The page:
# 2022 AMC 12B Problems/Problem 17

## Problem

How many $4 \times 4$ arrays whose entries are $0$s and $1$s are there such that the row sums (the sum of the entries in each row) are $1, 2, 3,$ and $4,$ in some order, and the column sums (the sum of the entries in each column) are also $1, 2, 3,$ and $4,$ in some order? For example, the array $$\left[ \begin{array}{cccc} 1 & 1 & 1 & 0 \\ 0 & 1 & 1 & 0 \\ 1 & 1 & 1 & 1 \\ 0 & 1 & 0 & 0 \\ \end{array} \right]$$ satisfies the condition. $\textbf{(A) }144 \qquad \textbf{(B) }240 \qquad \textbf{(C) }336 \qquad \textbf{(D) }576 \qquad \textbf{(E) }624$

## Solution 1 (One-to-One Correspondence)

Note that the arrays and the sum configurations have one-to-one correspondence. Furthermore, the row sum configuration and the column sum configuration are independent of each other. Therefore, the answer is $(4!)^2=\boxed{\textbf{(D) }576}.$

## Solution 2 (Linear Transformation and Permutation)

In this problem, we call a matrix that satisfies all constraints given in the problem a feasible matrix.

First, we observe that if a matrix is feasible, and we swap two rows or two columns to get a new matrix, then this new matrix is still feasible.

Therefore, any feasible matrix can be obtained through a sequence of such swapping operations from a feasible matrix where for all $i \in \left\{ 1, 2, 3 ,4 \right\}$, the sum of entries in row $i$ is $i$ and the sum of entries in column $i$ is $i$, hereafter called as a benchmark matrix.

Second, we observe that there is a unique benchmark matrix, as shown below: $$\left[ \begin{array}{cccc} 0 & 0 & 0 & 1 \\ 0 & 0 & 1 & 1 \\ 0 & 1 & 1 & 1 \\ 1 & 1 & 1 & 1 \\ \end{array} \right]$$ With above observations, we now count the number of feasible matrixes. We construct a feasible matrix in the following steps.

Step 1: We make a permutation of rows of the benchmark matrix.

The number of ways is $4!$.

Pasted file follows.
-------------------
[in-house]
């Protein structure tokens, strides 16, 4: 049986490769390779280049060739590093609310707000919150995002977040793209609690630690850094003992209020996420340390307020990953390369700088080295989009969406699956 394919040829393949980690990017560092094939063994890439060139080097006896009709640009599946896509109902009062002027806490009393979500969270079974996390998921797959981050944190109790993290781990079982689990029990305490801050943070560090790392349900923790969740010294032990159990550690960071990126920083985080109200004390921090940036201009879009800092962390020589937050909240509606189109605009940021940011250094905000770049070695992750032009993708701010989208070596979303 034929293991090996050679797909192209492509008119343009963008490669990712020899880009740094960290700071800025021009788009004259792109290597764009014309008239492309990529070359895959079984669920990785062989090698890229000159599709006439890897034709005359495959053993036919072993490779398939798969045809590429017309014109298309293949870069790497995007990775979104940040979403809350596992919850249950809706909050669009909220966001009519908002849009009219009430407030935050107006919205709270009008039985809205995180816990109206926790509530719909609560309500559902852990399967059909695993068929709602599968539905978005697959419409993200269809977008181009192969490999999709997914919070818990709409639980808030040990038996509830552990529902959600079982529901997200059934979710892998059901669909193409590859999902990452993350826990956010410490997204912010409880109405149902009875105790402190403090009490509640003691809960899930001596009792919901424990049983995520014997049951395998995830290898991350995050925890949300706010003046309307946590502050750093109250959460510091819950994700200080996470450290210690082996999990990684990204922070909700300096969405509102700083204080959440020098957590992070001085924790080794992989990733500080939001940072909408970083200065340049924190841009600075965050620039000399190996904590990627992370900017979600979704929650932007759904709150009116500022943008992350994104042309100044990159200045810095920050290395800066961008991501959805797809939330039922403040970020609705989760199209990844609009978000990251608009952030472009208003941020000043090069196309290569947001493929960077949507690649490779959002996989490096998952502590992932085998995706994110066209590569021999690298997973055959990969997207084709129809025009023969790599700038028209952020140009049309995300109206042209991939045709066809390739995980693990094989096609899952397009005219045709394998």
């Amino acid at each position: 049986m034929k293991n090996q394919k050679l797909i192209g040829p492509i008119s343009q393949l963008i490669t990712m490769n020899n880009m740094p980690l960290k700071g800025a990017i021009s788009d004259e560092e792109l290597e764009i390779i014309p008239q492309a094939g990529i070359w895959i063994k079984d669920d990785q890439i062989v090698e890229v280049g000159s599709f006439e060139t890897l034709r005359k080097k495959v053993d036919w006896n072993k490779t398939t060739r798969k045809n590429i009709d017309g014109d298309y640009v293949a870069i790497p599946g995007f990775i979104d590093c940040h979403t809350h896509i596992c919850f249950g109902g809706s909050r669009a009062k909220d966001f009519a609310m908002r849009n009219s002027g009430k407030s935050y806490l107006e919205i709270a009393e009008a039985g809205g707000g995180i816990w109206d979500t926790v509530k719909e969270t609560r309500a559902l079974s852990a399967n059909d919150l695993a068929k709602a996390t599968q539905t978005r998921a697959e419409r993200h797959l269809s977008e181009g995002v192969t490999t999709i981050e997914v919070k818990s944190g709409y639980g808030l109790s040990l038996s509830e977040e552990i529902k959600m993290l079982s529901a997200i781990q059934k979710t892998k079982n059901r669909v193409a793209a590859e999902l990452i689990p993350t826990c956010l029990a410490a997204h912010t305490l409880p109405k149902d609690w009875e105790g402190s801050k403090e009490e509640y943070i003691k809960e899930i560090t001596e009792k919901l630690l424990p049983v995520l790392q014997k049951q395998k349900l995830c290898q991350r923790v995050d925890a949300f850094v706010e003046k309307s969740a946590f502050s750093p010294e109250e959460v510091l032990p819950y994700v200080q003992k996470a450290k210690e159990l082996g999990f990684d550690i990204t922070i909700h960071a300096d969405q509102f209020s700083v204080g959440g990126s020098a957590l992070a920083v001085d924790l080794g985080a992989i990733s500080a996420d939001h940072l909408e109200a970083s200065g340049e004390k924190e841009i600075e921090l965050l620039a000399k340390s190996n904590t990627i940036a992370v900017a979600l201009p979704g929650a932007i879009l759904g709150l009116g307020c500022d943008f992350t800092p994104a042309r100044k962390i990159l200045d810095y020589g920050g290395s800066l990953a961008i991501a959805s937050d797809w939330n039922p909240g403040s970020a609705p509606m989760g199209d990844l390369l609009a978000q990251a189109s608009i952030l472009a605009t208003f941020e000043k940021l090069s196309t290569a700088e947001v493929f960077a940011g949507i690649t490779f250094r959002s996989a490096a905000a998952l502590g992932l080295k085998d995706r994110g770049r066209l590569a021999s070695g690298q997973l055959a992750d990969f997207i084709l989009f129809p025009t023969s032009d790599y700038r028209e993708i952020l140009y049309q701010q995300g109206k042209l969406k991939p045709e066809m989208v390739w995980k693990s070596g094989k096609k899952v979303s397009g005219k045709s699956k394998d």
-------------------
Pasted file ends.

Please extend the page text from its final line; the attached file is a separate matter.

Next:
Step 2: We make a permutation of columns of the matrix obtained after Step 1.

The number of ways is $4!$.

Following from the rule of product, the total number of feasible matrixes is $4! \cdot 4! = \boxed{\textbf{(D) }576}$.

~Steven Chen (Professor Chen Education Palace, www.professorchenedu.com)

## Solution 3 (Multiplication Principle)

Of the sixteen entries in one such array, there are six $0$s and ten $1$s. The rows and the columns each have zero, one, two, and three $0$s, in some order. Once we decide the positions of the $0$s, we form one such array.

We perform the following steps:

1. There are $\binom41=4$ ways to choose the row with three $0$s. After that, there are $\binom43=4$ ways to choose the positions of the three $0$s.
2. There are $\binom31=3$ ways to choose the column with three $0$s. After that, there are $\binom32=3$ ways to choose the positions of the two additional $0$s.
3. There are $\binom41=4$ ways to choose the position of the last $0:$ It is the intersection of the column of one $0$ in Step 1 and the row of one $0$ in Step 2.

Together, the answer is $4\cdot4\cdot3\cdot3\cdot4=\boxed{\textbf{(D) }576}.$

~MRENTHUSIASM

## Solution 4 (Multiplication Principle)

Since exactly $1$ row sum is $4$ and exactly $1$ column sum is $4$, there is a unique entry in the array such that it, and every other entry in the same row or column, is a $1.$ Since there are $16$ total entries in the array, there are $16$ ways to choose the entry with only $1$s in its row and column.

Without loss of generality, let that entry be in the top-left corner of the square. Note that there is already $1$ entry numbered $1$ in each unfilled row, and $1$ entry numbered $1$ in each unfilled column. Since exactly $1$ row sum is $1$ and exactly $1$ column sum is $1$, there is a unique entry in the $3\times3$ array of the empty squares such that it, and every other entry in the same row or column in the $3\times3$ array is a $0.$ Using a process similar to what we used in the first paragraph, we can see that there are $9$ ways to choose the entry with only $0$ in its row and column (in the $3\times3$ array).

Without loss of generality, let that entry be in the bottom-right corner of the square. Then, the remaining empty squares are the $4$ center squares. Of these, one of the columns of the empty $2\times2$ array will have two $1$s and the other column will have one $1.$ That happens if and only if exactly $1$ of the remaining squares is filled with a $0$, and there are $4$ ways to choose that square. Filling that square with a $0$ and the other $3$ squares with $1$s completes the grid.

All in all, there are $4\cdot9\cdot16=\boxed{\textbf{(D) }576}$ ways to complete the grid.

~pianoboy

~mathboy100 (minor $\LaTeX$ fix)

## Video Solution

~Steven Chen (Professor Chen Education Palace, www.professorchenedu.com)

## Video Solution

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